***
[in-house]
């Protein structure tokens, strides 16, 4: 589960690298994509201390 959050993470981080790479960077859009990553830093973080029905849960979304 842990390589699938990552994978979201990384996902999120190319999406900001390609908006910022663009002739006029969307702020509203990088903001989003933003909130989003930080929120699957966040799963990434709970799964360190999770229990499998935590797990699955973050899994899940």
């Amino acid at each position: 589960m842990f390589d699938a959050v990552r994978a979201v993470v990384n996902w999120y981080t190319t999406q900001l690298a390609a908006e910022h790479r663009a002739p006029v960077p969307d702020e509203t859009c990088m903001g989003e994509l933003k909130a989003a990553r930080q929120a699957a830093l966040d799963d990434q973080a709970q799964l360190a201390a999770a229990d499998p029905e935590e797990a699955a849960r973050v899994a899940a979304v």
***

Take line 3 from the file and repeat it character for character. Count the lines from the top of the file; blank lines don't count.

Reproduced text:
């Amino acid at each position: 589960m842990f390589d699938a959050v990552r994978a979201v993470v990384n996902w999120y981080t190319t999406q900001l690298a390609a908006e910022h790479r663009a002739p006029v960077p969307d702020e509203t859009c990088m903001g989003e994509l933003k909130a989003a990553r930080q929120a699957a830093l966040d799963d990434q973080a709970q799964l360190a201390a999770a229990d499998p029905e935590e797990a699955a849960r973050v899994a899940a979304v």